Trump Puts Hold on New Auto Tariffs; Trade Negotiations Commence With Europe

Matt Posky
by Matt Posky
trump puts hold on new auto tariffs trade negotiations commence with europe

President Donald Trump agreed on Wednesday to refrain from imposing car tariffs while the United States launches negotiations to cut other trade barriers with the European Union. After a meeting at the White House, Trump and European Commission President Jean-Claude Juncker agreed to begin talks that would also seek to resolve U.S. tariffs on steel and aluminum, as well as retaliatory duties from Europe.

It’s the first lull we’ve seen in the trade war in a while. Meanwhile, Chinese trade relations remain as bitter as ever.

According to Reuters, Juncker described Trump’s decision to postpone auto tariffs a “major concession,” saying that the meeting was highly constructive overall. However, automobiles weren’t the primary focus of the discussion. Cars were just a bargaining chip, put aside momentarily as the pair work toward a common goal.

In a joint statement following the meeting, the United States and European Union acknowledged their $1 trillion bilateral trade relationship — noting that it was the largest economic relationship in the world — emphasizing a new focus to further strengthen trade in a manner beneficial to both parties.

“This is why we agreed today, first of all, to work together toward zero tariffs, zero non-tariff barriers, and zero subsidies on non-auto industrial goods. We will also work to reduce barriers and increase trade in services, chemicals, pharmaceuticals, medical products, as well as soybeans,” the statement elaborated. It also noted that both sides would work to better protect American and European companies from unfair global trade practices — a not-so-subtle reference to China.

While the U.S. import tariffs of 25 percent on steel and 10 percent on aluminum will remain in place during the talks, Juncker remained optimistic. “It is the first time that the Americans agreed to reassess the measure that they have taken in the steel and aluminum sector,” he said.

There’s a lot of elements in this arrangement, but the hold on new car tariffs is a huge deal and a major victory for both the European Union and automakers across the globe. The Alliance of Automobile manufacturers said the announcement “demonstrates that bilateral negotiations are a more effective approach to resolving trade barriers, not increasing tariffs.”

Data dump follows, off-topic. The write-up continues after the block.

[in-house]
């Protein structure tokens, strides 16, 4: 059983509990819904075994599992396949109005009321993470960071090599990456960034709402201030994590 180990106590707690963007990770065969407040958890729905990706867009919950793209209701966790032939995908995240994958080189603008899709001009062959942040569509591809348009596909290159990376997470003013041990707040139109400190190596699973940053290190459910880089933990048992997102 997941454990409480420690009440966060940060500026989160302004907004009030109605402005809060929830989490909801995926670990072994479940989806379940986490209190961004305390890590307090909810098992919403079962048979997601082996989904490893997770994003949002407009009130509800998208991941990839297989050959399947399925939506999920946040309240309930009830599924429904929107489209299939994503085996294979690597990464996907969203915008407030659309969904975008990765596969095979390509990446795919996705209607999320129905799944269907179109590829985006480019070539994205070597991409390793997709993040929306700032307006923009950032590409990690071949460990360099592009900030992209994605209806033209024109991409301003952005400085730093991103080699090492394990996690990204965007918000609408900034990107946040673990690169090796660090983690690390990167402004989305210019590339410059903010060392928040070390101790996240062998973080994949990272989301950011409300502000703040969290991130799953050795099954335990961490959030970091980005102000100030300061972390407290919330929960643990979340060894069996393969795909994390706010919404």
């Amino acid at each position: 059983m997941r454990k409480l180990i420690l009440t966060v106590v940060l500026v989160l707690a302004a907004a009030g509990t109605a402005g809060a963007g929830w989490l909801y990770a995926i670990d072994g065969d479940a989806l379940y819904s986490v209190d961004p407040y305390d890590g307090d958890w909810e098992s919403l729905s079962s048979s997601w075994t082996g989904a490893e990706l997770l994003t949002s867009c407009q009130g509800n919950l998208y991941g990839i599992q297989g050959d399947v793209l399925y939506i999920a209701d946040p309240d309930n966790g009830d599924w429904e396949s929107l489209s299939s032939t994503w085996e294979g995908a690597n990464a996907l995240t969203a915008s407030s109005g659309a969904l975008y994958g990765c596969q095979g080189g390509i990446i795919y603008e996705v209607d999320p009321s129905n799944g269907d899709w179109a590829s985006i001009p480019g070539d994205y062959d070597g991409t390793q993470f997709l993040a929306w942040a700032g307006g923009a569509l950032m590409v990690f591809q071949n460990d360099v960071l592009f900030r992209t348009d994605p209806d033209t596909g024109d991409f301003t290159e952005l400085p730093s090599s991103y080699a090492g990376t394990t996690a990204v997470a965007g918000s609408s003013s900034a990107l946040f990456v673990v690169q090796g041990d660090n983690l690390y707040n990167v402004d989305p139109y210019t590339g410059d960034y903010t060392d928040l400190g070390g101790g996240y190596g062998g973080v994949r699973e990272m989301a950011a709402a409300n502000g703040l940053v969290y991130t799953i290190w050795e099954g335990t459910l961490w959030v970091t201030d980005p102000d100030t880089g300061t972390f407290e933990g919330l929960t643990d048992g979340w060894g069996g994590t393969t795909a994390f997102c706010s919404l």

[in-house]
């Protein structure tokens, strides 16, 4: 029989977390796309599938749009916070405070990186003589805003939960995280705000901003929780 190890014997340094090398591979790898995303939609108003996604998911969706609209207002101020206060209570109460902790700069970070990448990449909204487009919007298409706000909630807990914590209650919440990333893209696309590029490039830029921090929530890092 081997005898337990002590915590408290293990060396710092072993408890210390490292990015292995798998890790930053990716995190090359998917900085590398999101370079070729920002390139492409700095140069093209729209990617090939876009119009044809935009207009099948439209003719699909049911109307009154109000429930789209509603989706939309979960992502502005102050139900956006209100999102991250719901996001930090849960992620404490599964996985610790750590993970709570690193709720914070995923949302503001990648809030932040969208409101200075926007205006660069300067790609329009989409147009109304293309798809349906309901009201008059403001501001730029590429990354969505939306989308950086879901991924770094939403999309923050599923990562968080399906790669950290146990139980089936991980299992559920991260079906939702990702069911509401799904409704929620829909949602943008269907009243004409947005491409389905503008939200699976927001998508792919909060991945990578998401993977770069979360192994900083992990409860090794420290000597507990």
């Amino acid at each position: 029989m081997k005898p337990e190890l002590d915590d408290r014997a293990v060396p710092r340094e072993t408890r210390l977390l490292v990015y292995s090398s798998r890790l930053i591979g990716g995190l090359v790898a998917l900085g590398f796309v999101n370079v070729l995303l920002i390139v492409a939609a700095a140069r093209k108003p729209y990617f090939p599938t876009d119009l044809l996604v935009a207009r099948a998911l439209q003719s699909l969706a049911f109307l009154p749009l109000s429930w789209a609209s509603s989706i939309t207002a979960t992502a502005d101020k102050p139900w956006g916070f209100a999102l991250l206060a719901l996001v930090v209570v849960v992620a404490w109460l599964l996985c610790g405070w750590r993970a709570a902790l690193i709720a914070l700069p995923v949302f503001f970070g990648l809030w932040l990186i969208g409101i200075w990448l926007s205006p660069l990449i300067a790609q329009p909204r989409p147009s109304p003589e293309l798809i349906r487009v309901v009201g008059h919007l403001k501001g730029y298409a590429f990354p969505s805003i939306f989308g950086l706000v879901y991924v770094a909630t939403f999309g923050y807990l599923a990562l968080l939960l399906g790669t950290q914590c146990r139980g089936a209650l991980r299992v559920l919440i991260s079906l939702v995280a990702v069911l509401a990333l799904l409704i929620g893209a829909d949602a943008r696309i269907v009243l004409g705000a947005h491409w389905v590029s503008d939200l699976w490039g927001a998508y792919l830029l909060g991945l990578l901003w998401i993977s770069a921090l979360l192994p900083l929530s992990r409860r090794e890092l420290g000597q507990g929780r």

President Trump took to Twitter to praise the meeting. “Obviously the European Union, as represented by [Juncker] and the United States, as represented by yours truly, love each other,” he said while posting a photo of the two men kissing.

“I had one intention today, to make a deal, and we made a deal. We have a number of areas on which to work together,” Juncker said.

[Image: Twitter]

Join the conversation
12 of 78 comments
  • Arthur Dailey Arthur Dailey on Jul 27, 2018

    U.S. Senate just passes a bill to reduce tariffs on over 1,600 Chinese manufactured products, including home appliances. Winning??????????

    • See 2 previous
    • TW5 TW5 on Jul 27, 2018

      It means there is trade liberalization going on behind the scenes, and unlike Obama who brokered trade deals behind Congress' back illegally, President Trump is asking Congress to pass legislation. More importantly, we are dealing with China directly, rather than trying to deal with China indirectly via NAFTA. The situation is a bit scary because we are passing laws and trusting the Chinese to stop their shenanigans. It's a precarious position because if Beijing do not stop, Congress will have even more power to continue selling off our economy to keep the donors happy. Hopefully we have other forms of leverage.

  • Sub-600 Sub-600 on Jul 27, 2018

    GDP jumps by 4.1%. Donaldus Maximus is getting the job done on all fronts. I don’t see how Americans can find fault with these results. Canadians and Australians are another thing, although I don’t know how U.S. failure would benefit either country. To each his own.

    • See 6 previous
    • TW5 TW5 on Jul 28, 2018

      @ BAfO .5% of GDP is $100B. Let's be charitable and suppose the BEA forgot how to do it's job and $100B is just an extra $25B in soybean contracts Q2. That is twice the US normal rate of export, and it's more than America's total annual soybean production. Do I need to make you some flash cards so you stop falling for fake news or do you understand it this time? Whatever soybean contract he negotiated is merely a tiny fraction of Q2 GDP, and even if it was .5% annualized, the economy still grew at over 3.5% The soybean argument was created by the media to provide cover for intellectual infants who despise the president and the path we are taking to freer trade.

  • Tassos Government cheese for millionaires, while idiot Joe biden adds trillions to the debt.What a country (IT ONCE WAS!)
  • Tassos screw the fat cat incompetents. Let them rot. No deal.
  • MaintenanceCosts I think if there's one thing we can be sure of given Toyota's recent decisions it's that the strongest version of the next Camry will be a hybrid. Sadly, the buttery V6 is toast.A Camry with the Highlander/Sienna PSD powertrain would be basically competitive in the sedan market, with the slow death of V6 and big-turbo options. But for whatever reason it seems like that powertrain is capacity challenged. Not sure why, as there's nothing exotic in it.A Camry with the Hybrid Max powertrain would be bonkers, easily the fastest thing in segment. It would likewise be easy to build; again, there's nothing exotic in the Hybrid Max powertrain. (And Hybrid Max products don't seem to be all that constrained, so far.)
  • Analoggrotto The readers of TTAC deserve better than a bunch of Kia shills posing as journalists.
  • Lou_BC How do they work covered in snow, ice, mud, dust and water? Vibration?